Games Based Learning Theory and Practice by Paul Ladley

Published October 1, 2013

Much has been discussed about computer games and their impact on young people. A lot of the media has focused how games are turning our young people into violent hooligans. But more recently, there has been shift in opinions. While there isn’t a universal cry of “games are good”, there is a general acceptance that games might have a place in education.

Michael Gove seems to have taken notice, “Games and interactive software can help pupils acquire complicated skills and rigorous knowledge in an engaging and enjoyable way … Britain has an incredibly strong games industry, with vast potential to engage with education both in this country and all over the world. We’re already seeing these technologies being used in imaginative ways.”

Beyond the buzz, what are the merits to the gamification of education? GBL can achieve some learning outcomes not easily achievable with traditional teaching approaches. Simulations, in particular, can support Learn by Doing and Learn by Being. Learn by Doing is focused on skills, actions, activity, engagement, team working and so on. Learn by Being is focused on knowledge such as understanding the environment, values, attitudes, society, diversity, culture and so on.

Design and Development Approach

If Games Based Learning (GBL) is to succeed, it needs to be more than a bit of fun that motivates students. It should be underpinned with learning theory. Measuring outcomes such as fun, engagement, and motivation generates buy-in, but it provides no guiding principles for designers and educators (teachers/ lecturers). Situated Learning provides such a theoretical underpinning (see box).

So how do can we ensure that GBL products are fit for purpose? It is essential that a robust design and development approach is used:

  • Analysis & Initial Design: Scoping with expert / teachers.
  • Detailed Design: design look & feel; user interface; algorithm; and incidents.
  • Build: Develop Media and interface; Incorporate algorithm.
  • Testing & Tuning.
  • Piloting: User group plays the sim. The simulation is tweaked on the basis of feedback.

Case Study: Sustainaville

Sustainaville is a simulation of a virtual community. It tackles issues around sustainable development and can be used in Geography, PSHEE, Enterprise, Business Studies, Environmental Studies and enrichment. The game requires the class to work together in teams to deal with social concerns such as crime, environmental matters such as climate change and economic problems such as unemployment. The teams play the roles of utilities, enterprise, housing & regeneration, local council, health sector, community & voluntary, education & skills and transport. Just like in the real world the pupils have to work with limited budgets. They also have to deal with incidents such as floods and cuts to rural transport. Can students transform the virtual community – they have three years in charge!

Sustainaville was piloted in a primary school in Stockport and also to year 8 tutor group in an all girls school in Tower Hamlets. The game ran over three rounds which created natural breakpoints in the game play to enable reflection to take place. The approach supports multiple learning conversation and learners talked in their teams, between teams and at a class level. The game anchored these conversations through questions such as:  What should we prioritise? Will you buy that, if we buy this? What could we have done better?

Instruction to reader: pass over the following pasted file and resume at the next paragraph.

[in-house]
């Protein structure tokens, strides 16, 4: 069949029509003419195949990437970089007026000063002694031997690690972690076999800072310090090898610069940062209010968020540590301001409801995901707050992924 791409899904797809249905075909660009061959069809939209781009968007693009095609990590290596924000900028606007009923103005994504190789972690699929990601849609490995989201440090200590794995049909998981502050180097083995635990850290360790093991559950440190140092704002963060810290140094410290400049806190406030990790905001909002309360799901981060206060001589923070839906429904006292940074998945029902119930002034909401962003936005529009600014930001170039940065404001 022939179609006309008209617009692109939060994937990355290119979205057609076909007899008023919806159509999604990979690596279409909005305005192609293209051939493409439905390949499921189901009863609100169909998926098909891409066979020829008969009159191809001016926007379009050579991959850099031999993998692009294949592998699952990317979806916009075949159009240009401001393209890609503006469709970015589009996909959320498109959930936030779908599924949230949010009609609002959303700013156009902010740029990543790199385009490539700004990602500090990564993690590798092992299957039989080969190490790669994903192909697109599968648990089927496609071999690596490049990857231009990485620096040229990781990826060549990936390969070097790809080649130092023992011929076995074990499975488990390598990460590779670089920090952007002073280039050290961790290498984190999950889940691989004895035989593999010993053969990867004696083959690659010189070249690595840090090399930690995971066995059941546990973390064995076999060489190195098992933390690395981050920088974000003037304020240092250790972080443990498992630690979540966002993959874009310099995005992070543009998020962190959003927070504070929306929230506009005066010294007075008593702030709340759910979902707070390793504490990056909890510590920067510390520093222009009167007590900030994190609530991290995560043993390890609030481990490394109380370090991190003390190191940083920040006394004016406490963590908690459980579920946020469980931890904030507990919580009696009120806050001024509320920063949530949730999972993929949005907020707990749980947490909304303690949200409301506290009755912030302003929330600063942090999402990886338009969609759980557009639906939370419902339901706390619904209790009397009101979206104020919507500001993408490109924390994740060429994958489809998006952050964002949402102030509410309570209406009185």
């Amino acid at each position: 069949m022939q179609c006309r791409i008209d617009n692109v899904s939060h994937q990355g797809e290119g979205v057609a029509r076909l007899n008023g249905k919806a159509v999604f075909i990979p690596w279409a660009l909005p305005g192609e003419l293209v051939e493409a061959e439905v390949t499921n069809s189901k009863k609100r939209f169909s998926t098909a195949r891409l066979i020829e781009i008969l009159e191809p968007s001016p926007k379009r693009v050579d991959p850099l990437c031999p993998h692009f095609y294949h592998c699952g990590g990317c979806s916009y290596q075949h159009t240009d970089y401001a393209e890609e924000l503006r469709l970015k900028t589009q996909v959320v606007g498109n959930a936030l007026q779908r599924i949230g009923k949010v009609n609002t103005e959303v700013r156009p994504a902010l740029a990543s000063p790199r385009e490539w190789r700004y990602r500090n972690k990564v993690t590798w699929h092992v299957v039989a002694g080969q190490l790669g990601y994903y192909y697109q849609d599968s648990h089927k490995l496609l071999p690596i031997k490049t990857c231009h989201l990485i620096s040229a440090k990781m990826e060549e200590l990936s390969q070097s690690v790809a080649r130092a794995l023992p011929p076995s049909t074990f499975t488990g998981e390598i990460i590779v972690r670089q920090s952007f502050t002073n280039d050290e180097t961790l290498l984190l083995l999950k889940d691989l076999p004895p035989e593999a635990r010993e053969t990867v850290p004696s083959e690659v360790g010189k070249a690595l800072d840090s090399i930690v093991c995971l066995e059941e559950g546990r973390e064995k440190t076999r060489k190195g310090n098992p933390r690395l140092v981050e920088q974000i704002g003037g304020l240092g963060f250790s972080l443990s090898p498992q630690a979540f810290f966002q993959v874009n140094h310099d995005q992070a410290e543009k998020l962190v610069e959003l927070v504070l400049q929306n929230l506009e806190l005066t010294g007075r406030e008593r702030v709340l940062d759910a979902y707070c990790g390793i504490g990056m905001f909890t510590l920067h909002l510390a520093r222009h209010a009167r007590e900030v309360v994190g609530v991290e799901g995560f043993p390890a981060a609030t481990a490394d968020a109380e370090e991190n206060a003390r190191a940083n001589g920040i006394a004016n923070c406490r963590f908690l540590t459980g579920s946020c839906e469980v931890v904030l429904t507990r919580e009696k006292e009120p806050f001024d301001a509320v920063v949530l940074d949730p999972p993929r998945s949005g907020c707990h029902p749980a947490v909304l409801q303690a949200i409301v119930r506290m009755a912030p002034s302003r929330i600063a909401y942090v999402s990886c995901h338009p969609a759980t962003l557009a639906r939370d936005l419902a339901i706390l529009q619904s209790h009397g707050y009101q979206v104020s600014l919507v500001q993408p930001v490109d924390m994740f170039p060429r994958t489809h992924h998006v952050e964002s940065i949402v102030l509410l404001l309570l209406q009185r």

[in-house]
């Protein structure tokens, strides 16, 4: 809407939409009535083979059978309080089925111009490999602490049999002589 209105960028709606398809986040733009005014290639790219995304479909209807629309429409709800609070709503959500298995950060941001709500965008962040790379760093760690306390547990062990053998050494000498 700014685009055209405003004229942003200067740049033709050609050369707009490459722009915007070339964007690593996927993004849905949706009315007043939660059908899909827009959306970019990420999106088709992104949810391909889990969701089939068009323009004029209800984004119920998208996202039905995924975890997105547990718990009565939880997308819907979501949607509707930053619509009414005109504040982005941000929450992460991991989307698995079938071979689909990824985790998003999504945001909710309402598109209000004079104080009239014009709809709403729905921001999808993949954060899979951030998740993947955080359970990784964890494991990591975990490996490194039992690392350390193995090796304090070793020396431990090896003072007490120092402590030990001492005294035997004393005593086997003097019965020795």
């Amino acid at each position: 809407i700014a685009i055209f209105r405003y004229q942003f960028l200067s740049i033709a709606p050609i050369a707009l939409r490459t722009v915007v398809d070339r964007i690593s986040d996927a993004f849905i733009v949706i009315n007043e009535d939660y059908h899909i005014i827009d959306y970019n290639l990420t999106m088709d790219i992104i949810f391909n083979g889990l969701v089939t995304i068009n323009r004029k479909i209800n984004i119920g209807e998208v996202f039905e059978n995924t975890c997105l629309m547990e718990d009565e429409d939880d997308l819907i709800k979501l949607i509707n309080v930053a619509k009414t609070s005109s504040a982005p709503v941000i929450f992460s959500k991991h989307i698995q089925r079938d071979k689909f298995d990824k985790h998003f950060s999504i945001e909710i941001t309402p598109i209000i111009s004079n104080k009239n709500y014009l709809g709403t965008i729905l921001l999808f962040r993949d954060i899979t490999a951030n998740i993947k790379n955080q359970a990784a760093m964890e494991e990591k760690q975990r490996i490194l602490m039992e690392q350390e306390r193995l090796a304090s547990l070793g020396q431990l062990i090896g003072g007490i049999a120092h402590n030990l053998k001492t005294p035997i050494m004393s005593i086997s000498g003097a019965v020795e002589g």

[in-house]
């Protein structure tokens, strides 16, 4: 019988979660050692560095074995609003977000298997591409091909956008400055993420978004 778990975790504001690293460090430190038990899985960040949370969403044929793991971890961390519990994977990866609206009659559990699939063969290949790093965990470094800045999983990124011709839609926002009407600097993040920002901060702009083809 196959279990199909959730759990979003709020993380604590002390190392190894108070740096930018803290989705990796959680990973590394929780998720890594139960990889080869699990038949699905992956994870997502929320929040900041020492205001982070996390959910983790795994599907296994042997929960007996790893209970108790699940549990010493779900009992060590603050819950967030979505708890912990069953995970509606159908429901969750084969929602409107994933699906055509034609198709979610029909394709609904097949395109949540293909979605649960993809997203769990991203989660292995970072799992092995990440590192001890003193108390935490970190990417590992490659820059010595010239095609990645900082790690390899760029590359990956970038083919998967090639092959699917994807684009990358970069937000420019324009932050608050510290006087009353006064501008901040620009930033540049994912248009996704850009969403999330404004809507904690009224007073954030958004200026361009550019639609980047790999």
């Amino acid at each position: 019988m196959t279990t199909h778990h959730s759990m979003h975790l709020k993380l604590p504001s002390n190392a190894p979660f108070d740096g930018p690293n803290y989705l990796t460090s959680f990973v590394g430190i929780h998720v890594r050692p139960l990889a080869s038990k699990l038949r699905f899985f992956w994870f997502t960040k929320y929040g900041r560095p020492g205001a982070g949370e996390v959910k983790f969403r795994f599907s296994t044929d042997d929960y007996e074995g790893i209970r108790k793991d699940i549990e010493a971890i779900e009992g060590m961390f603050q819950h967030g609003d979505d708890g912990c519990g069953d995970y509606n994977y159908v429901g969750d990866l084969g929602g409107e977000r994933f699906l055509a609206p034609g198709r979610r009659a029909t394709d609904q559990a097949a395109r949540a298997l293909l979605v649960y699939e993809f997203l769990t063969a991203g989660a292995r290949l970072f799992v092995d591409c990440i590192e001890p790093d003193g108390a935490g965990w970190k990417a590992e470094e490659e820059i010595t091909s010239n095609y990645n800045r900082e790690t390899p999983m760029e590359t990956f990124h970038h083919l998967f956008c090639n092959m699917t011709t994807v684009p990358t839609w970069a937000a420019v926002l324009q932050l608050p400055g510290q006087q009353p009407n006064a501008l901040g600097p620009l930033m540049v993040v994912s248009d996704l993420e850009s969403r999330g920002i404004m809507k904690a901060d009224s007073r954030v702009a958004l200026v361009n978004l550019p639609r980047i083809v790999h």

Learning outcomes in the two schools were significant:

  • 77.5% improvement in subject knowledge.
  • 57% improvement in decision-making skills.
  • 67% improvement in understanding of cause and effect.
  • 51% improvement in group working.

Mrs Hulme, Class Teacher / Deputy Head at Mellor Primary, stated:

  • The children were fully engaged for all the session and the ‘buzz’ in the room was one of real active learning.
  • The money aspect involved really captured the children’s interest and they were genuinely interested to see the impact their purchases had made on the town. They were disappointed to see the results/consequences of their purchases in Year 2 and were keen to rectify them in Year 3!
  • The workshop pulled together many elements – working together, impact of managing and dealing with other people who have differing opinions, dealing with consequences of actions, environmental issues, dealing with money, managing a budget plus many more.

Mrs Foulkes who is a Teaching Assistant at Mellor Primary School stated, “I thoroughly enjoyed the session, as did the children. This group of children love anything involving money so it really captured their attention whilst dealing with lots of important and complex issues.”
“The students were engaged in the activity and enjoyed seeing the results of their decisions”, said Mrs Chapman (Assistant Head at Central Foundation Girls School).

A demonstration of Sustainaville can be found at http://www.games-ed.co.uk/sustainaville-demo.html

Conclusion

Games based learning offers powerful benefits, but if teachers are to take a leap of faith, then games need to work in classroom environments and support standard teaching practices. Developers cannot expect decades of good teaching practice to be thrown away. To this end, games based learning needs to support the evolution of teaching and not require a revolution.

No Response to “Games Based Learning Theory and Practice by Paul Ladley”

Leave a Comment

You must be logged in to post a comment.